I just saw a link on Jamie Robins blog to this article which explores the questions we might ask before considering mobile ICT devices in the classroom.

I’m currently considering parting with more money than I can afford for a tablet. Here are some things I am slowly considering…

Is there a benefit to having a tablet in the classroom?

What sort of processing power/ data storage/ screen do I want?

Is anything smaller than 10″ any use at all?

Cheaper, faster, more versatile Android or the more expensive iPad?

With an iPhone running iOS, a computer running Windows 7 and a tablet running Android JellyBean I should be able to do some pretty good cross platform stuff – but do I know enough to even contemplate this?

Food for thought. I’d love some feedback….

More Courses

Here are a few more courses I am enrolled in, all through Coursera. If you are a student, a colleague or an acquaintance, feel free to join in and discuss the course with me.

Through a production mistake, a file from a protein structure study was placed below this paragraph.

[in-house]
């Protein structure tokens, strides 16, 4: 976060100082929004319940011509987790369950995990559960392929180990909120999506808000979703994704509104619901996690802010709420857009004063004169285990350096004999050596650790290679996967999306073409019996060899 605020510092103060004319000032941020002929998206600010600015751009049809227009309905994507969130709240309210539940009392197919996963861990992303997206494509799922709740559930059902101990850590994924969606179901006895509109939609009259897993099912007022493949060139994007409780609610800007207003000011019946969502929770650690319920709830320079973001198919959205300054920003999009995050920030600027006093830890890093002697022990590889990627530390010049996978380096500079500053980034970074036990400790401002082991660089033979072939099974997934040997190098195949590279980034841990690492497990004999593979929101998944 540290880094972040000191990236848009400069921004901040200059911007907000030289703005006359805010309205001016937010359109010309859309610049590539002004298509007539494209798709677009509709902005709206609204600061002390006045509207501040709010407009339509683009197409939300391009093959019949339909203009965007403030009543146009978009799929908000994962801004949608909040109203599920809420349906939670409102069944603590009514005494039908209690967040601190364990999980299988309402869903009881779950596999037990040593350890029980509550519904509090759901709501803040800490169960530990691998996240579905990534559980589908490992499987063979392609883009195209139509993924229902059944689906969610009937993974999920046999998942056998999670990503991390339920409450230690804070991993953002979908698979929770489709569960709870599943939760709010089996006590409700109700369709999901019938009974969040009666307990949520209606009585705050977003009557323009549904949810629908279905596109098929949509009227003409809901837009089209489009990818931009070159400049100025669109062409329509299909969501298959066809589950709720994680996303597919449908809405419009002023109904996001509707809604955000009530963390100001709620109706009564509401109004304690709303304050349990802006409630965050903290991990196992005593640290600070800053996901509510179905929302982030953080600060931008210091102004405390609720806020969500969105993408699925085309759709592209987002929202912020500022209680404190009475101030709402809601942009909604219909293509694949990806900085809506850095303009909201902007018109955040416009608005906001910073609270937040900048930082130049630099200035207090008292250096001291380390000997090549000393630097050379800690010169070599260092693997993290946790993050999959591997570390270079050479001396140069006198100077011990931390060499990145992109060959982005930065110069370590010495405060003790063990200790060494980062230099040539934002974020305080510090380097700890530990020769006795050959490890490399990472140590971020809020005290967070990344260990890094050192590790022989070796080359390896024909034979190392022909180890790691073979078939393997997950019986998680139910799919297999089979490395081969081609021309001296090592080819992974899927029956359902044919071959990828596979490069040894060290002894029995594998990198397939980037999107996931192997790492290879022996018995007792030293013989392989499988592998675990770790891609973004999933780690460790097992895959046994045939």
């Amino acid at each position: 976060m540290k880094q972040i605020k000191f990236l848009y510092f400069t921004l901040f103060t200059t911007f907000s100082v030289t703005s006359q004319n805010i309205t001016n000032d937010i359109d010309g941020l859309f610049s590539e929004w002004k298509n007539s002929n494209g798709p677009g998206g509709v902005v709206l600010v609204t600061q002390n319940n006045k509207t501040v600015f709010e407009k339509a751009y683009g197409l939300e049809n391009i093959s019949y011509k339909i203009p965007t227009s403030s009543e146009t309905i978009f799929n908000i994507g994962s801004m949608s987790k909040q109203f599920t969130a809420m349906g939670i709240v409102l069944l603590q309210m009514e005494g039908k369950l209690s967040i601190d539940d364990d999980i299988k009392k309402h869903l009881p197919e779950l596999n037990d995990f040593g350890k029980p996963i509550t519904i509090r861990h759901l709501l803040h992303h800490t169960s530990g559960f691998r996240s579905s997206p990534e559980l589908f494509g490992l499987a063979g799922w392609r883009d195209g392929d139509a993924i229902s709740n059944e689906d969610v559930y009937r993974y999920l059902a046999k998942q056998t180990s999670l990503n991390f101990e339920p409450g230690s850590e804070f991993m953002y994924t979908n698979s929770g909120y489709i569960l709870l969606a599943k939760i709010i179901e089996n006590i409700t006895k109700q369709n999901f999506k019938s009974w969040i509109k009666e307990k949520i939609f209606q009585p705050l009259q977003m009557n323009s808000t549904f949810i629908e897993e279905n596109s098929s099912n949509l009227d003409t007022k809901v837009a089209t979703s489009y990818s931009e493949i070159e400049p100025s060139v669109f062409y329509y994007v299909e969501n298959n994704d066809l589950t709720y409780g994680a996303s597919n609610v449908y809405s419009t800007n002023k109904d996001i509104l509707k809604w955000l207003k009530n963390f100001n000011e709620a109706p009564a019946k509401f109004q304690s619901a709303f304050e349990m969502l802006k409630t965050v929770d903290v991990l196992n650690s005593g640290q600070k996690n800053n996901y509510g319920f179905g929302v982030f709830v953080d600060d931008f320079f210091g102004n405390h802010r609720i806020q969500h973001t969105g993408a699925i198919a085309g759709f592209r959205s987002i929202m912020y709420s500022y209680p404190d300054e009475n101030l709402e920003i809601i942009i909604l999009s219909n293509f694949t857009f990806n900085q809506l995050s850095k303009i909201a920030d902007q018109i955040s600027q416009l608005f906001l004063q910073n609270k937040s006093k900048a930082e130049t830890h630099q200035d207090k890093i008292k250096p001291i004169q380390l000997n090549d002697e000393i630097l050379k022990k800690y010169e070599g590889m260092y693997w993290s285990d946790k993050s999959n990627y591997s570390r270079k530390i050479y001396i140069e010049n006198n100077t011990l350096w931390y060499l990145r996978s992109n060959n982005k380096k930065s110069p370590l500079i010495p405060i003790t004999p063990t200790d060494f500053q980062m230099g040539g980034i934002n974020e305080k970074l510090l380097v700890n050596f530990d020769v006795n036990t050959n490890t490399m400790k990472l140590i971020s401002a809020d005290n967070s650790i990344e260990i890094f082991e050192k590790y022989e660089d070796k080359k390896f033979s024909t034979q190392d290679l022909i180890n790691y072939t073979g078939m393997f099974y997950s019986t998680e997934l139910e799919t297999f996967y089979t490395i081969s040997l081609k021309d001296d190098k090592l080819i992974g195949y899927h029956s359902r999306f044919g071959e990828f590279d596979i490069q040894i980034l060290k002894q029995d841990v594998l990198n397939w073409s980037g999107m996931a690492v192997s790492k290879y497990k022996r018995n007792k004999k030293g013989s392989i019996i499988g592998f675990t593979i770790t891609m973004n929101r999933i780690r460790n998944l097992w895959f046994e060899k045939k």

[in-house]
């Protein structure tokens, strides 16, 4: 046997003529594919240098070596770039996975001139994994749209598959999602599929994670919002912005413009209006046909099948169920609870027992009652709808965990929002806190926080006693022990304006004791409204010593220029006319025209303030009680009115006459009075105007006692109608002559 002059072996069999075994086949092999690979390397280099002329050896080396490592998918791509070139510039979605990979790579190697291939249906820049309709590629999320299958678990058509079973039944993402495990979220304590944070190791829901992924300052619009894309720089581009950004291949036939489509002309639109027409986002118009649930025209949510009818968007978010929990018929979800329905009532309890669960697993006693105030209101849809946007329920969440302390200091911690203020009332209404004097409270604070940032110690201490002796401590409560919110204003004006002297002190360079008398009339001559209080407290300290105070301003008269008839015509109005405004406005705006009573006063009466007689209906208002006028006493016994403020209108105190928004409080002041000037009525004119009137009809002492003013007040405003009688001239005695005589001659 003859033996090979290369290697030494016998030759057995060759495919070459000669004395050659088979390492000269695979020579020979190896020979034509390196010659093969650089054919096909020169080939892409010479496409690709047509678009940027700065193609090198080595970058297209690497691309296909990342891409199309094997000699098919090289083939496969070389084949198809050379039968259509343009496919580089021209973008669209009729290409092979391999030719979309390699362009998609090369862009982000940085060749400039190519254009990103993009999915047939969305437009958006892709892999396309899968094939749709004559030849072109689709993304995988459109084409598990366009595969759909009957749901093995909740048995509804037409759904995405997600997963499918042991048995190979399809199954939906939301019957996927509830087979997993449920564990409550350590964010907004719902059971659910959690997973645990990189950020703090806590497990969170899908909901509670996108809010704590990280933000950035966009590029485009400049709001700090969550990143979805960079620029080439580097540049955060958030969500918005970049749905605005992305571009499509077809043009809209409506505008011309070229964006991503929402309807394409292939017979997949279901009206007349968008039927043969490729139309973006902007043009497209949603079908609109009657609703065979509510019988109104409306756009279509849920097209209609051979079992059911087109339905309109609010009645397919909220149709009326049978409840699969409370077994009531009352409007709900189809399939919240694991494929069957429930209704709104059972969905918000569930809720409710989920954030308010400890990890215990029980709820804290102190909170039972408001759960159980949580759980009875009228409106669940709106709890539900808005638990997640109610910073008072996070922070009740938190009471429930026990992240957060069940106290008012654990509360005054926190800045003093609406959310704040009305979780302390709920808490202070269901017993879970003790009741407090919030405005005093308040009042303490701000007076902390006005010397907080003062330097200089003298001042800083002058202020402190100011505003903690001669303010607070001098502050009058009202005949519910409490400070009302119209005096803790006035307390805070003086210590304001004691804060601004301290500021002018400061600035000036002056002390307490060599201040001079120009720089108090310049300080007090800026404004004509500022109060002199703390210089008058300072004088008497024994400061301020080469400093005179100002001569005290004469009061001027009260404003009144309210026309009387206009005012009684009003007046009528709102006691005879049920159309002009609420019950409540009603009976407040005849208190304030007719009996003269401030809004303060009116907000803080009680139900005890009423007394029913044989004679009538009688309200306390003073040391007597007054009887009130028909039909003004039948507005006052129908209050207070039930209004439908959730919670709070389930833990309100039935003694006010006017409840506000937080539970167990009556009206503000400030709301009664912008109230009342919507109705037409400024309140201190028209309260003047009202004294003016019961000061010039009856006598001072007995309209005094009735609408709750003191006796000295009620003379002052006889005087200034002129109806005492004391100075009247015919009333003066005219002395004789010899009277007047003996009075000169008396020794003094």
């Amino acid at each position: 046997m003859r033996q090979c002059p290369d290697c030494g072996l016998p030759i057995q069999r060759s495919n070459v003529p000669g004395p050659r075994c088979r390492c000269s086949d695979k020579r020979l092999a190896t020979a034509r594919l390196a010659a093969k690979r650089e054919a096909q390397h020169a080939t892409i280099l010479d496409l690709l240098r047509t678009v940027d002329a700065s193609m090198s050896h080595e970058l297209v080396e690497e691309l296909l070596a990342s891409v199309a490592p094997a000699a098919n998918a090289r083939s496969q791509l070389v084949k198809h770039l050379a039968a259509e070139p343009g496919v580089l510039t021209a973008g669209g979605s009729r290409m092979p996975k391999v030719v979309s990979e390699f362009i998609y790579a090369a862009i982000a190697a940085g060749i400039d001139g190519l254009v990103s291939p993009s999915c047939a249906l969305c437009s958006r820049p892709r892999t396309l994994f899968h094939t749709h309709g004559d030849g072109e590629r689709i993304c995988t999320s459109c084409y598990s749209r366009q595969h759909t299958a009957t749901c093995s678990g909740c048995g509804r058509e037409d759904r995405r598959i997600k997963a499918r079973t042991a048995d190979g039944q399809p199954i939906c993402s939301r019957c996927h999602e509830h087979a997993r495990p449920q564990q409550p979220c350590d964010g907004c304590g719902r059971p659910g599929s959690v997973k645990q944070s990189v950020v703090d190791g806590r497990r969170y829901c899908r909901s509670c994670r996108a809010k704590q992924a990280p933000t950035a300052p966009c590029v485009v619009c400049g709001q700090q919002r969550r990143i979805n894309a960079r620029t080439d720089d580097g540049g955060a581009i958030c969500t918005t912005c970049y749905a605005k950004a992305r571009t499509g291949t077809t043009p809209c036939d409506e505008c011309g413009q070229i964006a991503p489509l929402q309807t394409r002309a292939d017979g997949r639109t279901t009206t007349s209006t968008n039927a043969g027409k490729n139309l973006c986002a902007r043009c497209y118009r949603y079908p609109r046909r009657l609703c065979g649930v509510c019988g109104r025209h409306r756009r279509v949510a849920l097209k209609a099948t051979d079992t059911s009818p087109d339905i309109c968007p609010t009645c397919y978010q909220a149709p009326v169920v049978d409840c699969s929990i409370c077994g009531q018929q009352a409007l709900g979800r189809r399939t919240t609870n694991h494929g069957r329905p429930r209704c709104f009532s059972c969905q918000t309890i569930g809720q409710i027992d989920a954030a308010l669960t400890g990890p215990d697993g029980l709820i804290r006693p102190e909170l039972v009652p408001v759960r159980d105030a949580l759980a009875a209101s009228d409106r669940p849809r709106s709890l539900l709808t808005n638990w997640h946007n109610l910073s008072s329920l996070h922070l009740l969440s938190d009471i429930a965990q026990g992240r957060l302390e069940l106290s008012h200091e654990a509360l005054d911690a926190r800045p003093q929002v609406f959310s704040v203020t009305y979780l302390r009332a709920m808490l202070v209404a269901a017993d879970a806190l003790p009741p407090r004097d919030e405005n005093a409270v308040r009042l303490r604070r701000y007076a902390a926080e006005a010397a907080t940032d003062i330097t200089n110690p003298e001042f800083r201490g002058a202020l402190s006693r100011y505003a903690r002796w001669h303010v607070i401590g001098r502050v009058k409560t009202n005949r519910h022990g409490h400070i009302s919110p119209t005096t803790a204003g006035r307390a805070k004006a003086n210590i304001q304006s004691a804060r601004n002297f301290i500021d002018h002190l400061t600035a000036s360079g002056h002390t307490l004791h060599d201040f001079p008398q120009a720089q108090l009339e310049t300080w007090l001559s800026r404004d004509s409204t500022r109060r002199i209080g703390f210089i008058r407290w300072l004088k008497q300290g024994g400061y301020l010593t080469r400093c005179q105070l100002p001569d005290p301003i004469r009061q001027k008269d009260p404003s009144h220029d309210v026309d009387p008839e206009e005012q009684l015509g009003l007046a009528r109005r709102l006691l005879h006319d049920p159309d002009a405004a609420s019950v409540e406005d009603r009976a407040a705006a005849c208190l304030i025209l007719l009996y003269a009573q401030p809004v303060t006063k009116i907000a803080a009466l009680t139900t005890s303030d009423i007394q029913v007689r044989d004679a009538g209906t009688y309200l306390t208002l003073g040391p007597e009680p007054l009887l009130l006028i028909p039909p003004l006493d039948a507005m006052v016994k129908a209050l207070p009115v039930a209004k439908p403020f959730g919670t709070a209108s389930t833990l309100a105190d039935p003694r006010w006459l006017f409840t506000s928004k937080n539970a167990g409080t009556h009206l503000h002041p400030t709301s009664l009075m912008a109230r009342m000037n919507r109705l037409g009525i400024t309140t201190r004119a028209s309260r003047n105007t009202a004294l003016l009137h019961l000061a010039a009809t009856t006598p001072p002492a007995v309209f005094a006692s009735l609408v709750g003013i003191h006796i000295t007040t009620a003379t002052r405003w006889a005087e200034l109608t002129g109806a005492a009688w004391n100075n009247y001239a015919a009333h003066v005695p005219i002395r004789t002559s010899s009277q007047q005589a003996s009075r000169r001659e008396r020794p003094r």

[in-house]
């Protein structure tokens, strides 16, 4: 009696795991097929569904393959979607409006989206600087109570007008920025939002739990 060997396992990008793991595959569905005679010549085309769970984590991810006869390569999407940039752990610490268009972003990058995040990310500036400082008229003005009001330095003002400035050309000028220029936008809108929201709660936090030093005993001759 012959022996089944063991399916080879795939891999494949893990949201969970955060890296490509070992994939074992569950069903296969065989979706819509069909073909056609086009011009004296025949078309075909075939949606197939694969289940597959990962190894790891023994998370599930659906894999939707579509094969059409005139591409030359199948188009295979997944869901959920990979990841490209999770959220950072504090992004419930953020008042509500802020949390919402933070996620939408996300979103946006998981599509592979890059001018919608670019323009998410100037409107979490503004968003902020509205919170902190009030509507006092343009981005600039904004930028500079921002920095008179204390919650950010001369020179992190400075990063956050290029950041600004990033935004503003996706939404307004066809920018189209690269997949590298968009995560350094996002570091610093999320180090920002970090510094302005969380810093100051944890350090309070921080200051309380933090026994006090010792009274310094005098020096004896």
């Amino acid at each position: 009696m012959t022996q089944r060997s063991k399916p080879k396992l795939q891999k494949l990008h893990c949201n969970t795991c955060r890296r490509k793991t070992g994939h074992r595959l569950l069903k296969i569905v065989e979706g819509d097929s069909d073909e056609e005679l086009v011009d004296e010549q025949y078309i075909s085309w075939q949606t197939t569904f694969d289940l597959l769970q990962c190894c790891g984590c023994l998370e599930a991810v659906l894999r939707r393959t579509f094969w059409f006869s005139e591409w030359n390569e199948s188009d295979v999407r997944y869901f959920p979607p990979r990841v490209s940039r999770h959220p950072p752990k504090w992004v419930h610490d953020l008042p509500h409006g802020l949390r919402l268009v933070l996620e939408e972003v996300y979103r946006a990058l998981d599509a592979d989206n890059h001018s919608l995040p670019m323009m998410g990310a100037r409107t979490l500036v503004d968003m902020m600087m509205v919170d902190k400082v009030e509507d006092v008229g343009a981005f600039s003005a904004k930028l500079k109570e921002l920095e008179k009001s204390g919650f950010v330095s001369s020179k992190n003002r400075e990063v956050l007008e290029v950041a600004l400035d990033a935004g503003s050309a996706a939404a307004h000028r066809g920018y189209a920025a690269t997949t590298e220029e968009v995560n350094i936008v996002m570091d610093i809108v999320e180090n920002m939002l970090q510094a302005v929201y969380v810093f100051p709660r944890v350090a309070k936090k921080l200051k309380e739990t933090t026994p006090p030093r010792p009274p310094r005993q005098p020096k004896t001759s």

Introduction to Public Speaking; Jun 24th 2013 (10 weeks long); University of Washington; Dr. Matt McGarrity

Introduction to Mathematical Philosophy; July 2013 (8 weeks long); Ludwig-Maximilians-Universität München; Dr.s Hannes Leitgeb and Stephan Hartmann

Social Psychology; Jul 8th 2013 (6 weeks long); Wesleyan University; Dr. Scott Plous

Creativity, Innovation, and Change; Sep 1st 2013 (8 weeks long); Pennsylvania State University; Dr. Jack V. Matson, Dr. Darrell Velegol and Dr. Kathryn W. Jablokow

From the Big Bang to Dark Energy; Sep 3rd 2013 (4 weeks long); The University of Tokyo; Dr. Hitoshi Murayama

Foundations of Virtual Instruction; Sep 30th 2013 (5 weeks long); University of California, Irvine; Cindy Carbajal

Evolution: A Course for Educators; Nov 4th 2013 (4 weeks long); American Museum of Natural History; Dr. Joel Cracraft

Soul Beliefs: Causes and Consequences; Dec 2nd 2013 (13 weeks long); Rutgers University; Dr.s Daniel M. Ogilvie and Leonard W. Hamilton